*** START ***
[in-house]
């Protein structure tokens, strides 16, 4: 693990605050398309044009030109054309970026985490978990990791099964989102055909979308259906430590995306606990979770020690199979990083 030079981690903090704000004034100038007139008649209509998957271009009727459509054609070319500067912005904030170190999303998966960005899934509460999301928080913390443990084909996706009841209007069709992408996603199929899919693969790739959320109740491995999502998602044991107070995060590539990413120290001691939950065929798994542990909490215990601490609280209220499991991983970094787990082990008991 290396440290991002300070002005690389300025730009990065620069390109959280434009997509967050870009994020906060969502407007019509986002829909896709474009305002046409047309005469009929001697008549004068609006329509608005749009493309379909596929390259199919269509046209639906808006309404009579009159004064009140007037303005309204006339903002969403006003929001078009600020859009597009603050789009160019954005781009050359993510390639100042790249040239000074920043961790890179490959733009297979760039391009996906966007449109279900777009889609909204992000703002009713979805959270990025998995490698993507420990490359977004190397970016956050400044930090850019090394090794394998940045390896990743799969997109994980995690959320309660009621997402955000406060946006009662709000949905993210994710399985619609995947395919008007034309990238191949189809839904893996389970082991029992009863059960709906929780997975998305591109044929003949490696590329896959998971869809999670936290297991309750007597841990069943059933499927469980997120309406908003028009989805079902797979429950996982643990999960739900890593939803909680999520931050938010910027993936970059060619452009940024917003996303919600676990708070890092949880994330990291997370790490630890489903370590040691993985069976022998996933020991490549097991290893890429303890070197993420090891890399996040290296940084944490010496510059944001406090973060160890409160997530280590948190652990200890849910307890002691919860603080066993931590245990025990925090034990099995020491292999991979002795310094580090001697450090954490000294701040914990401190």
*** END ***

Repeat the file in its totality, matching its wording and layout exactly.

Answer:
[in-house]
């Protein structure tokens, strides 16, 4: 693990605050398309044009030109054309970026985490978990990791099964989102055909979308259906430590995306606990979770020690199979990083 030079981690903090704000004034100038007139008649209509998957271009009727459509054609070319500067912005904030170190999303998966960005899934509460999301928080913390443990084909996706009841209007069709992408996603199929899919693969790739959320109740491995999502998602044991107070995060590539990413120290001691939950065929798994542990909490215990601490609280209220499991991983970094787990082990008991 290396440290991002300070002005690389300025730009990065620069390109959280434009997509967050870009994020906060969502407007019509986002829909896709474009305002046409047309005469009929001697008549004068609006329509608005749009493309379909596929390259199919269509046209639906808006309404009579009159004064009140007037303005309204006339903002969403006003929001078009600020859009597009603050789009160019954005781009050359993510390639100042790249040239000074920043961790890179490959733009297979760039391009996906966007449109279900777009889609909204992000703002009713979805959270990025998995490698993507420990490359977004190397970016956050400044930090850019090394090794394998940045390896990743799969997109994980995690959320309660009621997402955000406060946006009662709000949905993210994710399985619609995947395919008007034309990238191949189809839904893996389970082991029992009863059960709906929780997975998305591109044929003949490696590329896959998971869809999670936290297991309750007597841990069943059933499927469980997120309406908003028009989805079902797979429950996982643990999960739900890593939803909680999520931050938010910027993936970059060619452009940024917003996303919600676990708070890092949880994330990291997370790490630890489903370590040691993985069976022998996933020991490549097991290893890429303890070197993420090891890399996040290296940084944490010496510059944001406090973060160890409160997530280590948190652990200890849910307890002691919860603080066993931590245990025990925090034990099995020491292999991979002795310094580090001697450090954490000294701040914990401190």